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How Pod Save America became the left's conservative talk radio

Tommy Vietor, Jon Favreau and Jon Lovett speak in Pasadena, Calif., on Aug. 29. Photo: Colin Young-Wolff / Invision via AP

Jason Zengerle has a fun, insightful read for tomorrow's N.Y. Times Magazine, "The Voices in Blue America's Head," that captures the quick business and cultural success of the Pod Save America empire:

  • Genesis: "During the 2016 campaign, [Jon] Favreau, [Jon] Lovett, [Tommy] Vietor and [Dan] Pfeiffer ... hosted a popular politics podcast for Bill Simmons's sports-and-pop-culture website The Ringer called 'Keepin' It 1600.'"
  • Revelation: "More than 1,600 political podcasts — most of them anti-Trump — have appeared since the 2016 election, according to RawVoice, a podcast hosting and analytics company. 'Pod Save America,' with nearly 120 million downloads to date, is the undisputed king of the field."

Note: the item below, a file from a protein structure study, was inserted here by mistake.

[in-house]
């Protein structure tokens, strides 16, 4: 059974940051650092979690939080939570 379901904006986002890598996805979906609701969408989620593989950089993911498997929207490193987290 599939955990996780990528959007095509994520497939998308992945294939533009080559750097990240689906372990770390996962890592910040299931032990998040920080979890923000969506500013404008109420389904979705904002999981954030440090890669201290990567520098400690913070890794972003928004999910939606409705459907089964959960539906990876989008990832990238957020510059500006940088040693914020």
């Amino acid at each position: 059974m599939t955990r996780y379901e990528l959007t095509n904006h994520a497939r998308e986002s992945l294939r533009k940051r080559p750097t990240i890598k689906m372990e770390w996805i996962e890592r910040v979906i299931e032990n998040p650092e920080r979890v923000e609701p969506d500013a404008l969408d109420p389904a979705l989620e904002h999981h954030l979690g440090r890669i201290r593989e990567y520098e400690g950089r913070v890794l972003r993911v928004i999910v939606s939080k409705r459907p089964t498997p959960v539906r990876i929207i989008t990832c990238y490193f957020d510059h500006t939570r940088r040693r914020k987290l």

• Why it matters: "With a shoestring budget and no organizational backing, its hosts seem to have created something that liberals have spent almost two decades, and hundreds of millions of dollars, futilely searching for: the left's answer to conservative talk radio."
  • So good: "In a May episode, Senator Amy Klobuchar of Minnesota confessed that it had been her daughter's idea for her to be interviewed: 'I, for some reason, thought it was a video, so I spent a lot of time wearing a hip outfit today, and then I found out it was a podcast.'"
  • Favreau keeper quote: "This is Lovett's dog, Pundit — the thing that we hate and the thing that we've become."
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